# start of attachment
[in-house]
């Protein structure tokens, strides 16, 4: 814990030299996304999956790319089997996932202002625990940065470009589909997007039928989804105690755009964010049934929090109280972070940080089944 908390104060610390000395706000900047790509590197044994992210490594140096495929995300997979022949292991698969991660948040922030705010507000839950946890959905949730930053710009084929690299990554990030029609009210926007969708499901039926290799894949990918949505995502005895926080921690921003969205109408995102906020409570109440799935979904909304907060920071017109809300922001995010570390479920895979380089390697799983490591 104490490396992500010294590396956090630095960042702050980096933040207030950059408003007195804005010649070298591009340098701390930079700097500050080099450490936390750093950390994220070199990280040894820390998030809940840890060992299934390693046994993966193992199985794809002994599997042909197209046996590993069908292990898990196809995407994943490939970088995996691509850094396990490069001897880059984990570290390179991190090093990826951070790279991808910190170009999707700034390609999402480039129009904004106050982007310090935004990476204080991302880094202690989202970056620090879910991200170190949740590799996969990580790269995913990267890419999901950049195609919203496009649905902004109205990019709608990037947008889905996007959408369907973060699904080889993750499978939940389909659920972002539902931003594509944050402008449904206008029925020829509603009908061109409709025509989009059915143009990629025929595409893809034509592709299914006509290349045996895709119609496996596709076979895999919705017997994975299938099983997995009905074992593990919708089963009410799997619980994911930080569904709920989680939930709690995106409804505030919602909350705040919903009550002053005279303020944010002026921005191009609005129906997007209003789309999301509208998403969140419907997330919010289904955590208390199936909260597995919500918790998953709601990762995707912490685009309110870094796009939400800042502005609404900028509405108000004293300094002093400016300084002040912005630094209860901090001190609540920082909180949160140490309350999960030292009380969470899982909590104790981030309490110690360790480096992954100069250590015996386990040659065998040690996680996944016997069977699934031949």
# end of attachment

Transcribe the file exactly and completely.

[in-house]
């Protein structure tokens, strides 16, 4: 814990030299996304999956790319089997996932202002625990940065470009589909997007039928989804105690755009964010049934929090109280972070940080089944 908390104060610390000395706000900047790509590197044994992210490594140096495929995300997979022949292991698969991660948040922030705010507000839950946890959905949730930053710009084929690299990554990030029609009210926007969708499901039926290799894949990918949505995502005895926080921690921003969205109408995102906020409570109440799935979904909304907060920071017109809300922001995010570390479920895979380089390697799983490591 104490490396992500010294590396956090630095960042702050980096933040207030950059408003007195804005010649070298591009340098701390930079700097500050080099450490936390750093950390994220070199990280040894820390998030809940840890060992299934390693046994993966193992199985794809002994599997042909197209046996590993069908292990898990196809995407994943490939970088995996691509850094396990490069001897880059984990570290390179991190090093990826951070790279991808910190170009999707700034390609999402480039129009904004106050982007310090935004990476204080991302880094202690989202970056620090879910991200170190949740590799996969990580790269995913990267890419999901950049195609919203496009649905902004109205990019709608990037947008889905996007959408369907973060699904080889993750499978939940389909659920972002539902931003594509944050402008449904206008029925020829509603009908061109409709025509989009059915143009990629025929595409893809034509592709299914006509290349045996895709119609496996596709076979895999919705017997994975299938099983997995009905074992593990919708089963009410799997619980994911930080569904709920989680939930709690995106409804505030919602909350705040919903009550002053005279303020944010002026921005191009609005129906997007209003789309999301509208998403969140419907997330919010289904955590208390199936909260597995919500918790998953709601990762995707912490685009309110870094796009939400800042502005609404900028509405108000004293300094002093400016300084002040912005630094209860901090001190609540920082909180949160140490309350999960030292009380969470899982909590104790981030309490110690360790480096992954100069250590015996386990040659065998040690996680996944016997069977699934031949």